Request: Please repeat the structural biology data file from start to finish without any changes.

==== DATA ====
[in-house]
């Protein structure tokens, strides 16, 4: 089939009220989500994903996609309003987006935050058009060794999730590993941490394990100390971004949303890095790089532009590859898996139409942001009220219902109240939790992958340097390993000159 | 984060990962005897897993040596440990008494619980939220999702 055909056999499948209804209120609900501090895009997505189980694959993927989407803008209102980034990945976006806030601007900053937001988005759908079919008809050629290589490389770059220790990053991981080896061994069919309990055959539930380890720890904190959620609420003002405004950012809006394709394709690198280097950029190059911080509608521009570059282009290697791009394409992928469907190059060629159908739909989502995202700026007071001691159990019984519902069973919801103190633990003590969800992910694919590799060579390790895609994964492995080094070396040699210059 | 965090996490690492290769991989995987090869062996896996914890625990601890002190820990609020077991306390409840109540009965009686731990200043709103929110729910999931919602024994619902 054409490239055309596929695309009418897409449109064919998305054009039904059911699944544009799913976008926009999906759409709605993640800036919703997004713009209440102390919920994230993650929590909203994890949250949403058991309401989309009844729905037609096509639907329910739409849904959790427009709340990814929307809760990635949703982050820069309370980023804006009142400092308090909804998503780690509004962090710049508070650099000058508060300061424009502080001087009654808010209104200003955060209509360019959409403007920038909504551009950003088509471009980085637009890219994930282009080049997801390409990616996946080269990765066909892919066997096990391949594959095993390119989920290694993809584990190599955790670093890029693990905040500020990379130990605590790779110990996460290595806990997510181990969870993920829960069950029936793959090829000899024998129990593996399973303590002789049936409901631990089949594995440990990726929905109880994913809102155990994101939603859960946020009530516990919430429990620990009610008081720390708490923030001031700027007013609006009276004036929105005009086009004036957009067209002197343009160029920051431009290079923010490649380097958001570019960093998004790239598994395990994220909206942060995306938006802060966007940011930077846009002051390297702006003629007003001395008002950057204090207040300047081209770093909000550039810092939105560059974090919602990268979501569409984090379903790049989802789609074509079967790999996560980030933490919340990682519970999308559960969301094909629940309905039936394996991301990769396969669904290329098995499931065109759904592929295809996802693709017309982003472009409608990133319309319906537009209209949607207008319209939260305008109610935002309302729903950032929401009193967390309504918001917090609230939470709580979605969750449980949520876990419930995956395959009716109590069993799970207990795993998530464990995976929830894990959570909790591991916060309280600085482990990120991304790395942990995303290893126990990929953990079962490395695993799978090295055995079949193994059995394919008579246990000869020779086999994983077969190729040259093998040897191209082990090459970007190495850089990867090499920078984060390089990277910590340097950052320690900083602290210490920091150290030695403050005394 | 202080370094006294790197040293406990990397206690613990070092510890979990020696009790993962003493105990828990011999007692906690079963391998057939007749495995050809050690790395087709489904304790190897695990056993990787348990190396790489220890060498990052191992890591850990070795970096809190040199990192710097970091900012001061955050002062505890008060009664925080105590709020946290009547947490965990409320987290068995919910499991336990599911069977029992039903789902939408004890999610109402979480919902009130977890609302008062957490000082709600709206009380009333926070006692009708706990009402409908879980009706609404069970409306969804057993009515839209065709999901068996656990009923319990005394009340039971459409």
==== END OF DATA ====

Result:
[in-house]
């Protein structure tokens, strides 16, 4: 089939009220989500994903996609309003987006935050058009060794999730590993941490394990100390971004949303890095790089532009590859898996139409942001009220219902109240939790992958340097390993000159 | 984060990962005897897993040596440990008494619980939220999702 055909056999499948209804209120609900501090895009997505189980694959993927989407803008209102980034990945976006806030601007900053937001988005759908079919008809050629290589490389770059220790990053991981080896061994069919309990055959539930380890720890904190959620609420003002405004950012809006394709394709690198280097950029190059911080509608521009570059282009290697791009394409992928469907190059060629159908739909989502995202700026007071001691159990019984519902069973919801103190633990003590969800992910694919590799060579390790895609994964492995080094070396040699210059 | 965090996490690492290769991989995987090869062996896996914890625990601890002190820990609020077991306390409840109540009965009686731990200043709103929110729910999931919602024994619902 054409490239055309596929695309009418897409449109064919998305054009039904059911699944544009799913976008926009999906759409709605993640800036919703997004713009209440102390919920994230993650929590909203994890949250949403058991309401989309009844729905037609096509639907329910739409849904959790427009709340990814929307809760990635949703982050820069309370980023804006009142400092308090909804998503780690509004962090710049508070650099000058508060300061424009502080001087009654808010209104200003955060209509360019959409403007920038909504551009950003088509471009980085637009890219994930282009080049997801390409990616996946080269990765066909892919066997096990391949594959095993390119989920290694993809584990190599955790670093890029693990905040500020990379130990605590790779110990996460290595806990997510181990969870993920829960069950029936793959090829000899024998129990593996399973303590002789049936409901631990089949594995440990990726929905109880994913809102155990994101939603859960946020009530516990919430429990620990009610008081720390708490923030001031700027007013609006009276004036929105005009086009004036957009067209002197343009160029920051431009290079923010490649380097958001570019960093998004790239598994395990994220909206942060995306938006802060966007940011930077846009002051390297702006003629007003001395008002950057204090207040300047081209770093909000550039810092939105560059974090919602990268979501569409984090379903790049989802789609074509079967790999996560980030933490919340990682519970999308559960969301094909629940309905039936394996991301990769396969669904290329098995499931065109759904592929295809996802693709017309982003472009409608990133319309319906537009209209949607207008319209939260305008109610935002309302729903950032929401009193967390309504918001917090609230939470709580979605969750449980949520876990419930995956395959009716109590069993799970207990795993998530464990995976929830894990959570909790591991916060309280600085482990990120991304790395942990995303290893126990990929953990079962490395695993799978090295055995079949193994059995394919008579246990000869020779086999994983077969190729040259093998040897191209082990090459970007190495850089990867090499920078984060390089990277910590340097950052320690900083602290210490920091150290030695403050005394 | 202080370094006294790197040293406990990397206690613990070092510890979990020696009790993962003493105990828990011999007692906690079963391998057939007749495995050809050690790395087709489904304790190897695990056993990787348990190396790489220890060498990052191992890591850990070795970096809190040199990192710097970091900012001061955050002062505890008060009664925080105590709020946290009547947490965990409320987290068995919910499991336990599911069977029992039903789902939408004890999610109402979480919902009130977890609302008062957490000082709600709206009380009333926070006692009708706990009402409908879980009706609404069970409306969804057993009515839209065709999901068996656990009923319990005394009340039971459409």